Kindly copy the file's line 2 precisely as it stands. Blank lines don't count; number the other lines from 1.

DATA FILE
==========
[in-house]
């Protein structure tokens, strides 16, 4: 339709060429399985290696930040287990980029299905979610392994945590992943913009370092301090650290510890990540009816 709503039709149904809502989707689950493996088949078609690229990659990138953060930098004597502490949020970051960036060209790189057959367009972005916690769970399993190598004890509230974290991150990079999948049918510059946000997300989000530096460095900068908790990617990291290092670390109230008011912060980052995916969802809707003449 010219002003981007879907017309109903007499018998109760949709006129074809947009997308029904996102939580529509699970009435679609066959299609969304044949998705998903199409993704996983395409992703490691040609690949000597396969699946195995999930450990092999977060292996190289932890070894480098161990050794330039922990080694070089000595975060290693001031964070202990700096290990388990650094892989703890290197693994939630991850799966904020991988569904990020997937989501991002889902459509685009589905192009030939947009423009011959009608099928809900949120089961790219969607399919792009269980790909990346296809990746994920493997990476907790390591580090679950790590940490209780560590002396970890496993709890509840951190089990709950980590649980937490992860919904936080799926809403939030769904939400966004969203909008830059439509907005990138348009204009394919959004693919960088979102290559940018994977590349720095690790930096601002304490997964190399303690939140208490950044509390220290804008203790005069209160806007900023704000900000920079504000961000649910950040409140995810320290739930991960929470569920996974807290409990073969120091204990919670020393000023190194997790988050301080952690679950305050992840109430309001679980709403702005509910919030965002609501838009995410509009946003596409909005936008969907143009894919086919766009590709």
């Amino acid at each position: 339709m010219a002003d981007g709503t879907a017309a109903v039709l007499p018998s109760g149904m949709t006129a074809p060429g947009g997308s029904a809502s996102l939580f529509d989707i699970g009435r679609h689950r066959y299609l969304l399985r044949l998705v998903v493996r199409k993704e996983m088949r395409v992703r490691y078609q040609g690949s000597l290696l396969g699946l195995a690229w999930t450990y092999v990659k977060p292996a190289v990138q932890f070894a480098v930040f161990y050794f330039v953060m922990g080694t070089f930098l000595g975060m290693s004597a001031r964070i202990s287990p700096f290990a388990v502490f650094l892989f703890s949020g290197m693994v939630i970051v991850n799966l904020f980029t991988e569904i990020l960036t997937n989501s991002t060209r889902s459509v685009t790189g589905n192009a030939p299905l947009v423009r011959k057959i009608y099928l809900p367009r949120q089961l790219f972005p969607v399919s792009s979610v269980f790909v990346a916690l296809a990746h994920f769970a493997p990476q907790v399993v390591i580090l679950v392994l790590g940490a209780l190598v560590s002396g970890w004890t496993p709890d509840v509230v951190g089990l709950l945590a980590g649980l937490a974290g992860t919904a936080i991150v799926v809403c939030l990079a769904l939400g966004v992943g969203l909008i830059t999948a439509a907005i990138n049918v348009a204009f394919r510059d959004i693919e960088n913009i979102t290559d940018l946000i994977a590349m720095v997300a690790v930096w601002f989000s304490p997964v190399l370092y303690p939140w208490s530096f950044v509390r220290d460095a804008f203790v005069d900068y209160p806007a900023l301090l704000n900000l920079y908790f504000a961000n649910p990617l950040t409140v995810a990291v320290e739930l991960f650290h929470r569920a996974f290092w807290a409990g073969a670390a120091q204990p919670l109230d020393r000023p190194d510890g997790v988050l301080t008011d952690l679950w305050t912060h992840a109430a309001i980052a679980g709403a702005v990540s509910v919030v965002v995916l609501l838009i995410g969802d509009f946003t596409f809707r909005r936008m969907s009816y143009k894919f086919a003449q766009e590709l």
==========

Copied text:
């Protein structure tokens, strides 16, 4: 339709060429399985290696930040287990980029299905979610392994945590992943913009370092301090650290510890990540009816 709503039709149904809502989707689950493996088949078609690229990659990138953060930098004597502490949020970051960036060209790189057959367009972005916690769970399993190598004890509230974290991150990079999948049918510059946000997300989000530096460095900068908790990617990291290092670390109230008011912060980052995916969802809707003449 010219002003981007879907017309109903007499018998109760949709006129074809947009997308029904996102939580529509699970009435679609066959299609969304044949998705998903199409993704996983395409992703490691040609690949000597396969699946195995999930450990092999977060292996190289932890070894480098161990050794330039922990080694070089000595975060290693001031964070202990700096290990388990650094892989703890290197693994939630991850799966904020991988569904990020997937989501991002889902459509685009589905192009030939947009423009011959009608099928809900949120089961790219969607399919792009269980790909990346296809990746994920493997990476907790390591580090679950790590940490209780560590002396970890496993709890509840951190089990709950980590649980937490992860919904936080799926809403939030769904939400966004969203909008830059439509907005990138348009204009394919959004693919960088979102290559940018994977590349720095690790930096601002304490997964190399303690939140208490950044509390220290804008203790005069209160806007900023704000900000920079504000961000649910950040409140995810320290739930991960929470569920996974807290409990073969120091204990919670020393000023190194997790988050301080952690679950305050992840109430309001679980709403702005509910919030965002609501838009995410509009946003596409909005936008969907143009894919086919766009590709």